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2016 NFL Draft Preview: QBs

(A series looking at the top players at various positions leading up to the 2016 NFL Draft, set for April 28-30.)

Last year, it was clear-cut. Jameis Winston was at the top of the list at this position with Marcus Mariota second, because of the respective offensive systems each operated during their college careers at Florida State and Oregon, respectively. This year, there is that to consider, particularly with the proliferation of spread offenses throughout college football, but there also are some other issues with this group, including level of competition, leadership skills, and accountability. But if and/or how much those factors slow the NFL's many quarterback-needy teams from pulling the trigger on one of these prospects will make the first round on April 28 interesting and entertaining.

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Here are some of the top quarterback prospects in the upcoming 2016 NFL Draft according to NFL.com.

JARED GOFF**
There are three players generally considered to be first-round prospects, and they will be listed here in alphabetical order because even with the draft less than two weeks away there is no consensus about how they will come off the board. Goff became the first freshman quarterback in Cal history to start the first game of his first season on campus. The Bears finished 1-11 in 2013, with Goff setting school records for passing yards (3,508), passes completed (320), and passes attempted (531) on a 1-11 team lacking great talent. He started all 12 games as a sophomore, and he completed 62.1 percent for 3,973 yards, with 35 touchdowns and seven interceptions. In 2015, Goff capped his college career by setting conference records with 4,719 passing yards and 43 touchdowns. But there also were 13 interceptions. The Bears won their first bowl game since 2008 when Goff threw for 467 yards and six touchdowns against Air Force in the Armed Forces Bowl. There is some concern about style of offense, because Goff rarely operated from under center in college, and so there will be footwork for him to learn and master. He fumbled 24 times and lost 11 of those over three seasons, and he also was sacked 81 times, which call into question his ability to deliver the ball on time consistently.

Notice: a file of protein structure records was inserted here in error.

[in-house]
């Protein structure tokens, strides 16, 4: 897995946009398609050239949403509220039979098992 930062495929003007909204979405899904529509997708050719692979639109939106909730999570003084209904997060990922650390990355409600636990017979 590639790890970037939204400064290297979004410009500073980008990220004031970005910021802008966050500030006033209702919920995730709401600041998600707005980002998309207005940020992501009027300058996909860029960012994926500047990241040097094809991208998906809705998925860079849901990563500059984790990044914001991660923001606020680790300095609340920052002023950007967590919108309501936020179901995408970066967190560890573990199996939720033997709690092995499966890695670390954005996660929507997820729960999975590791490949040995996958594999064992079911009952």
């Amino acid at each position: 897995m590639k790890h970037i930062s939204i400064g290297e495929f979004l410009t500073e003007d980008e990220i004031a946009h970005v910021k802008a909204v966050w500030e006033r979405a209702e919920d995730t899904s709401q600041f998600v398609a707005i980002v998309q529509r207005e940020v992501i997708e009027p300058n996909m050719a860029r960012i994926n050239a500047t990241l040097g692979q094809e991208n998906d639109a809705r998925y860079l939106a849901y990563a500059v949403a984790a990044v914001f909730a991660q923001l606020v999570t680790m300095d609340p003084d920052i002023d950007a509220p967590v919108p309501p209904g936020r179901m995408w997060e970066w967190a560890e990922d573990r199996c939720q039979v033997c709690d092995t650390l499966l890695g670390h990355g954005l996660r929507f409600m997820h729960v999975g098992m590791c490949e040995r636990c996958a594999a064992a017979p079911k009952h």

PAXTON LYNCH
Imposing in a uniform at 6-foot-7 and 244 pounds, Lynch ended up at Memphis at least partly as a result of a knee injury sustained during his senior season in high school. After taking a redshirt, Lynch started for the next three years, and he showed marked improvement over that time. He went from nine touchdown passes and 10 interceptions in 2013 to completing 63 percent for 3,031 yards and 22 touchdowns in 2014. During an 8-0 start in 2015, Lynch completed 39-of-53 for 386 yards and three touchdowns in a win over Mississippi, but in the Birmingham Bowl vs. Auburn he completed only 16-of-37 pass attempts for 106 yards with an interception. Lynch is a functional scrambler who's always looking to extend plays rather than run, and he was sacked just 15 times over 477 drop-backs. His yards-per-attempt statistic has improved dramatically, which indicates a willingness to challenge defenses down the field instead of being a "check-down Charlie." He completed 54.6 percent on intermediate throws (11-¬20 yards) and 44.9 percent on deep balls (21-plus yards), including 19 touchdowns and just two interceptions.